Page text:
Standard Pacific Park design gets thumbs up

Standard Pacific Park design gets thumbs up
A vacant lot located on the southeast corner of Piraeus and Olympus streets in Leucadia is the destination for an ambitious new park. Photo by Jordan P. Ingram.

Encinitas’ newest neighborhood park is moving forward after the City Council recently gave the thumbs up to the ambitious design plan.

The City Council voted 5-0 March 21 in favor of the final design for the proposed Standard Pacific Park in Leucadia on the southeast corner of Piraeus and Olympus streets.

“With any park project, you first have to come up with the design before construction starts, so having that approved is a step to getting the park built,” Parks, Recreation and Cultural Arts Director Jennifer Campbell said.

The city purchased the sloping, 3.1-acre property nearly two decades ago with the intent to transform it into a park for the neighborhood east of Interstate 5 and north of Leucadia Boulevard.

A city rendering of the final park design for the Standard Pacific Park. Courtesy photo

The final design includes a basketball/pickleball sports court, a dog park, a skate park structure, an “adventure path” up the 68-percent grade slope between the western and eastern segments of the park, a 100-foot zip line, playgrounds, shade structures and terraced seating.

But officials said the most unique amenity in the park is the all-wheel pump track, a bicycle track with rolling jumps and turns that, according to one website, “teaches the basic skills of carrying momentum, balance and speed by using your arms and legs to pump your bike/board/scooter around the track.” The track can be used by riders of all levels.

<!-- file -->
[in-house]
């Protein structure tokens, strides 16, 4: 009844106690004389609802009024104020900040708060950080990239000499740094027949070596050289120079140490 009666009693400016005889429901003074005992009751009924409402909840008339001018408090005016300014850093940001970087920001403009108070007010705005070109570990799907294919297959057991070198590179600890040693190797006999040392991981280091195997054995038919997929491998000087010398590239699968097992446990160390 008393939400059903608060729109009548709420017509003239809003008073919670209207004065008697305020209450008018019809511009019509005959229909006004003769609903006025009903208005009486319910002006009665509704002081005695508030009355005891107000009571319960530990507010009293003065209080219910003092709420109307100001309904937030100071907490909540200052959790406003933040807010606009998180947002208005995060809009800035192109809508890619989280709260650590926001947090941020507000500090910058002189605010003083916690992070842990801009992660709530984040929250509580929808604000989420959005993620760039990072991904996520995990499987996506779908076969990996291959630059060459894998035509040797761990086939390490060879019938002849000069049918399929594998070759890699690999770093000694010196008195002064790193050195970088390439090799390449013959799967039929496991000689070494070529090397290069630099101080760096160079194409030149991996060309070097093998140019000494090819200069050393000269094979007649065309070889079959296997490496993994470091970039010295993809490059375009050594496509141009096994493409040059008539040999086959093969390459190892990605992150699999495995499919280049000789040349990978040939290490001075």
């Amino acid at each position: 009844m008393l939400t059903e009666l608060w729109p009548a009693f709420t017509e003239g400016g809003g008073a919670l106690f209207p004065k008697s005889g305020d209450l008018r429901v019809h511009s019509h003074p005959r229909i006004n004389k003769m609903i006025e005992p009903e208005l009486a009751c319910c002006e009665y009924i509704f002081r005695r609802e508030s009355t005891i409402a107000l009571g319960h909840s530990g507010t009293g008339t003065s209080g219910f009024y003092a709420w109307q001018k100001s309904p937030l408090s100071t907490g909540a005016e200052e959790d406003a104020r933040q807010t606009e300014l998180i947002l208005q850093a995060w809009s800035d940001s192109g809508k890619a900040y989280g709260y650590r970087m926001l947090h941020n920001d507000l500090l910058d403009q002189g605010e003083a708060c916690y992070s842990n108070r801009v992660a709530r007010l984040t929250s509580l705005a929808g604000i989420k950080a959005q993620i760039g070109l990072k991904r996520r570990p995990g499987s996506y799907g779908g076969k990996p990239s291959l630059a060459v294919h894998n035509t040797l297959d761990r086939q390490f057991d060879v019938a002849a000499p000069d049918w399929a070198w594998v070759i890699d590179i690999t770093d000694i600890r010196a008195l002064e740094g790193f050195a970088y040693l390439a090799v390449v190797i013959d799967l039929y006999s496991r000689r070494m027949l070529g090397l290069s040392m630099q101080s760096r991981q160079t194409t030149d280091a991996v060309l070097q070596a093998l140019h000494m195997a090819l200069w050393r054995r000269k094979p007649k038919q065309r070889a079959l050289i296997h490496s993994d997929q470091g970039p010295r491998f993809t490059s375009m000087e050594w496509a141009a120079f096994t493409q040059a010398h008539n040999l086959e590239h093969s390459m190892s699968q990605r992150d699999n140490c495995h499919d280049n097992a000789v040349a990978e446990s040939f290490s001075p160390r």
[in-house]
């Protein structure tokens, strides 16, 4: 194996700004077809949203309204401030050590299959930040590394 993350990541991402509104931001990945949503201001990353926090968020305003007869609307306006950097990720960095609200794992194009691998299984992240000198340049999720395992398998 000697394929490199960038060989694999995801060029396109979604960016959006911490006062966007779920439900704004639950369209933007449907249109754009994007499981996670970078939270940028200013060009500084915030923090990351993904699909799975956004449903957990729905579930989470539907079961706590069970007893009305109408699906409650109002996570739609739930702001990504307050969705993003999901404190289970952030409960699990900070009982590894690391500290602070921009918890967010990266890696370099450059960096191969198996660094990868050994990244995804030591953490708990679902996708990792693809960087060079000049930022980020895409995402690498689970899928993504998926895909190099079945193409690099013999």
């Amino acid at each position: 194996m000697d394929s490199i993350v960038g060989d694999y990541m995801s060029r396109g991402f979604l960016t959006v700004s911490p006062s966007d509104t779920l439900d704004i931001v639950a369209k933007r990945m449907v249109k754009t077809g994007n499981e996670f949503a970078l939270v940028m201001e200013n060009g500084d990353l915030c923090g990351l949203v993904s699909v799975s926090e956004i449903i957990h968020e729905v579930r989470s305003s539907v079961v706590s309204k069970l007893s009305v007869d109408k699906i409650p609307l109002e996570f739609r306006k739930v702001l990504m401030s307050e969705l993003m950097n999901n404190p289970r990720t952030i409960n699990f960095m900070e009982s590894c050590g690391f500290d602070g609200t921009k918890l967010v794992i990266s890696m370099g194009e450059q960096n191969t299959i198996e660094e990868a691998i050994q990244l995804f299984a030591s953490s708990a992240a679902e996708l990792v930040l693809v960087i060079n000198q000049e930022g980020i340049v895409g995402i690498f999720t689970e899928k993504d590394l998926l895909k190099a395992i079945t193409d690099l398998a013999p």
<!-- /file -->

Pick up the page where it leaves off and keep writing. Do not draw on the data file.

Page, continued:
City officials said the property’s somewhat steep east to west grade made some of the park’s more unique features, such as the pump track, zip line and adventure path, possible.

“We saw the property’s grade as a unique feature, not as a drawback,” Campbell said. “We incorporated that into the design features.”

The city yielded many of the concepts for the park from the public at four workshops last fall and winter, including a so-called “pop-up workshop” at the Leucadia Farmer’s Market.

“The design concept was developed with a lot of input from residents, so we are excited to deliver on a park that had such community input,” Campbell said.

City officials have not set a construction start date, as they are awaiting 30-percent design plans from the project designer, RRM Design Group. Once the city receives those designs, they will issue a request for proposals and pick a contractor for the project.

While officials earlier estimated the project would be completed by April 2019, they are now expecting it to be done in the summer of 2019, city parks operation manager Annette Saul said.

Campbell added that the new timeline takes into account potential weather or permitting delays.

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